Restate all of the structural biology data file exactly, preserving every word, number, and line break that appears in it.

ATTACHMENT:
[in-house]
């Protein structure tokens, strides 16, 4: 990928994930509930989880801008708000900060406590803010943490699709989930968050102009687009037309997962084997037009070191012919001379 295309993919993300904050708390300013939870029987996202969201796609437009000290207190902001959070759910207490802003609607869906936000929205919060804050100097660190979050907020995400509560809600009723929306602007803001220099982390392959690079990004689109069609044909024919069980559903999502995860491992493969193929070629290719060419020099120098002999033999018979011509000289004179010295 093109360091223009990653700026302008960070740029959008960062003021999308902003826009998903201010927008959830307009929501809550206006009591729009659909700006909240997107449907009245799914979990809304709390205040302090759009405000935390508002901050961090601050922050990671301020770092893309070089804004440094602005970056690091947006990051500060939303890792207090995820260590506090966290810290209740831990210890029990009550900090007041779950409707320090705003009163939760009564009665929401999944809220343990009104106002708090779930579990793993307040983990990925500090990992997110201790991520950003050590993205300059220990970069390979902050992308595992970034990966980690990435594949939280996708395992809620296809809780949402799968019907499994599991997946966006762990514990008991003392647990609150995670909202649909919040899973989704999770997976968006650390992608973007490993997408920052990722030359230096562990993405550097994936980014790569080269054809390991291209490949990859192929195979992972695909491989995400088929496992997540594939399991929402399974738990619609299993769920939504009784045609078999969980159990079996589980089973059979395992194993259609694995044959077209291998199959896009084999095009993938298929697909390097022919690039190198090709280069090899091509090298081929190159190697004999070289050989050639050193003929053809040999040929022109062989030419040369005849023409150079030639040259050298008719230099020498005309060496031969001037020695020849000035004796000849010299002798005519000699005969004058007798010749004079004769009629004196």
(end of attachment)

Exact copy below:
[in-house]
């Protein structure tokens, strides 16, 4: 990928994930509930989880801008708000900060406590803010943490699709989930968050102009687009037309997962084997037009070191012919001379 295309993919993300904050708390300013939870029987996202969201796609437009000290207190902001959070759910207490802003609607869906936000929205919060804050100097660190979050907020995400509560809600009723929306602007803001220099982390392959690079990004689109069609044909024919069980559903999502995860491992493969193929070629290719060419020099120098002999033999018979011509000289004179010295 093109360091223009990653700026302008960070740029959008960062003021999308902003826009998903201010927008959830307009929501809550206006009591729009659909700006909240997107449907009245799914979990809304709390205040302090759009405000935390508002901050961090601050922050990671301020770092893309070089804004440094602005970056690091947006990051500060939303890792207090995820260590506090966290810290209740831990210890029990009550900090007041779950409707320090705003009163939760009564009665929401999944809220343990009104106002708090779930579990793993307040983990990925500090990992997110201790991520950003050590993205300059220990970069390979902050992308595992970034990966980690990435594949939280996708395992809620296809809780949402799968019907499994599991997946966006762990514990008991003392647990609150995670909202649909919040899973989704999770997976968006650390992608973007490993997408920052990722030359230096562990993405550097994936980014790569080269054809390991291209490949990859192929195979992972695909491989995400088929496992997540594939399991929402399974738990619609299993769920939504009784045609078999969980159990079996589980089973059979395992194993259609694995044959077209291998199959896009084999095009993938298929697909390097022919690039190198090709280069090899091509090298081929190159190697004999070289050989050639050193003929053809040999040929022109062989030419040369005849023409150079030639040259050298008719230099020498005309060496031969001037020695020849000035004796000849010299002798005519000699005969004058007798010749004079004769009629004196």